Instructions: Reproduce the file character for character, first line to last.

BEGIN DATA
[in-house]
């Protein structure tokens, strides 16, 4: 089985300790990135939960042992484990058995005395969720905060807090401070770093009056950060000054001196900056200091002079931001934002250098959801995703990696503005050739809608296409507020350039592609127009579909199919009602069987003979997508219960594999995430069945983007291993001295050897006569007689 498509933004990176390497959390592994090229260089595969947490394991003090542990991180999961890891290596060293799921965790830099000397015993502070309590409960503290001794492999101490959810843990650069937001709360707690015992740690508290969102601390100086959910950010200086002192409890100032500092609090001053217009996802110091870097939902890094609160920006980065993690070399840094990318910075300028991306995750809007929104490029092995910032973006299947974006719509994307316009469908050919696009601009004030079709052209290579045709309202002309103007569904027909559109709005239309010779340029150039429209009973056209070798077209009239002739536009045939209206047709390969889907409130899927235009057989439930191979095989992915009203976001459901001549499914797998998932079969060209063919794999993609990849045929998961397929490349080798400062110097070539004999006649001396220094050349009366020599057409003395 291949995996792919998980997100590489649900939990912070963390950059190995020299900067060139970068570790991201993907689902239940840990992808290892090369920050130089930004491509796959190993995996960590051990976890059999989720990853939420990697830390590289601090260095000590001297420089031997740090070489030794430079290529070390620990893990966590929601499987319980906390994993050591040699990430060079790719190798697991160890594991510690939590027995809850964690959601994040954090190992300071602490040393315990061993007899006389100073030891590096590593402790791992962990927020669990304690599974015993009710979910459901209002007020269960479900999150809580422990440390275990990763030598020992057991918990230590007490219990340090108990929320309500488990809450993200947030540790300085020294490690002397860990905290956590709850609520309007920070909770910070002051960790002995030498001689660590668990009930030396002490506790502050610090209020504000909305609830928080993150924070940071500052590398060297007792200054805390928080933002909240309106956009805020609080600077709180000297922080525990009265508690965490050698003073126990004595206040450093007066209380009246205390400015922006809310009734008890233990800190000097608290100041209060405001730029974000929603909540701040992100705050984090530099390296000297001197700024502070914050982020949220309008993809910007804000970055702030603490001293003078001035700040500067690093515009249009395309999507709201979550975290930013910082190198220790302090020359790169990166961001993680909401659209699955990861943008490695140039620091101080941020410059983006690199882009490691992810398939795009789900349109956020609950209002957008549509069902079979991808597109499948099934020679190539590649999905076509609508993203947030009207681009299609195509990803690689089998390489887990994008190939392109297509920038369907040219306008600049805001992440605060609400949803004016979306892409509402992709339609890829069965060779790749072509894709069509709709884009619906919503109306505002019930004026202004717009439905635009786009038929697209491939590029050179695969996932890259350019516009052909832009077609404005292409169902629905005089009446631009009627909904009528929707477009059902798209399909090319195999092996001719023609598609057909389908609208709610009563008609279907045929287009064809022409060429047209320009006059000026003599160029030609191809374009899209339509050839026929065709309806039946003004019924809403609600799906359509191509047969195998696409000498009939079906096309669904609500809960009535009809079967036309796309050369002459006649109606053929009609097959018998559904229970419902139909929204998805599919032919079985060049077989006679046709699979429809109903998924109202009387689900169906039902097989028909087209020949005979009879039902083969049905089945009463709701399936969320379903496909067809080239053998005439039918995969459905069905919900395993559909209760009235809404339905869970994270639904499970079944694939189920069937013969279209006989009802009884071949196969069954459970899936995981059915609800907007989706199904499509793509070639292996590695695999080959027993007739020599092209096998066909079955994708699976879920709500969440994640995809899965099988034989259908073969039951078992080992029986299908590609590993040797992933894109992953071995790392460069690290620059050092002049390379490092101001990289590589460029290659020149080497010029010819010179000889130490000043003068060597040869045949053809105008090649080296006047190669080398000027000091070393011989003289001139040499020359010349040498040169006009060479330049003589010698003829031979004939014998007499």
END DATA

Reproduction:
[in-house]
């Protein structure tokens, strides 16, 4: 089985300790990135939960042992484990058995005395969720905060807090401070770093009056950060000054001196900056200091002079931001934002250098959801995703990696503005050739809608296409507020350039592609127009579909199919009602069987003979997508219960594999995430069945983007291993001295050897006569007689 498509933004990176390497959390592994090229260089595969947490394991003090542990991180999961890891290596060293799921965790830099000397015993502070309590409960503290001794492999101490959810843990650069937001709360707690015992740690508290969102601390100086959910950010200086002192409890100032500092609090001053217009996802110091870097939902890094609160920006980065993690070399840094990318910075300028991306995750809007929104490029092995910032973006299947974006719509994307316009469908050919696009601009004030079709052209290579045709309202002309103007569904027909559109709005239309010779340029150039429209009973056209070798077209009239002739536009045939209206047709390969889907409130899927235009057989439930191979095989992915009203976001459901001549499914797998998932079969060209063919794999993609990849045929998961397929490349080798400062110097070539004999006649001396220094050349009366020599057409003395 291949995996792919998980997100590489649900939990912070963390950059190995020299900067060139970068570790991201993907689902239940840990992808290892090369920050130089930004491509796959190993995996960590051990976890059999989720990853939420990697830390590289601090260095000590001297420089031997740090070489030794430079290529070390620990893990966590929601499987319980906390994993050591040699990430060079790719190798697991160890594991510690939590027995809850964690959601994040954090190992300071602490040393315990061993007899006389100073030891590096590593402790791992962990927020669990304690599974015993009710979910459901209002007020269960479900999150809580422990440390275990990763030598020992057991918990230590007490219990340090108990929320309500488990809450993200947030540790300085020294490690002397860990905290956590709850609520309007920070909770910070002051960790002995030498001689660590668990009930030396002490506790502050610090209020504000909305609830928080993150924070940071500052590398060297007792200054805390928080933002909240309106956009805020609080600077709180000297922080525990009265508690965490050698003073126990004595206040450093007066209380009246205390400015922006809310009734008890233990800190000097608290100041209060405001730029974000929603909540701040992100705050984090530099390296000297001197700024502070914050982020949220309008993809910007804000970055702030603490001293003078001035700040500067690093515009249009395309999507709201979550975290930013910082190198220790302090020359790169990166961001993680909401659209699955990861943008490695140039620091101080941020410059983006690199882009490691992810398939795009789900349109956020609950209002957008549509069902079979991808597109499948099934020679190539590649999905076509609508993203947030009207681009299609195509990803690689089998390489887990994008190939392109297509920038369907040219306008600049805001992440605060609400949803004016979306892409509402992709339609890829069965060779790749072509894709069509709709884009619906919503109306505002019930004026202004717009439905635009786009038929697209491939590029050179695969996932890259350019516009052909832009077609404005292409169902629905005089009446631009009627909904009528929707477009059902798209399909090319195999092996001719023609598609057909389908609208709610009563008609279907045929287009064809022409060429047209320009006059000026003599160029030609191809374009899209339509050839026929065709309806039946003004019924809403609600799906359509191509047969195998696409000498009939079906096309669904609500809960009535009809079967036309796309050369002459006649109606053929009609097959018998559904229970419902139909929204998805599919032919079985060049077989006679046709699979429809109903998924109202009387689900169906039902097989028909087209020949005979009879039902083969049905089945009463709701399936969320379903496909067809080239053998005439039918995969459905069905919900395993559909209760009235809404339905869970994270639904499970079944694939189920069937013969279209006989009802009884071949196969069954459970899936995981059915609800907007989706199904499509793509070639292996590695695999080959027993007739020599092209096998066909079955994708699976879920709500969440994640995809899965099988034989259908073969039951078992080992029986299908590609590993040797992933894109992953071995790392460069690290620059050092002049390379490092101001990289590589460029290659020149080497010029010819010179000889130490000043003068060597040869045949053809105008090649080296006047190669080398000027000091070393011989003289001139040499020359010349040498040169006009060479330049003589010698003829031979004939014998007499």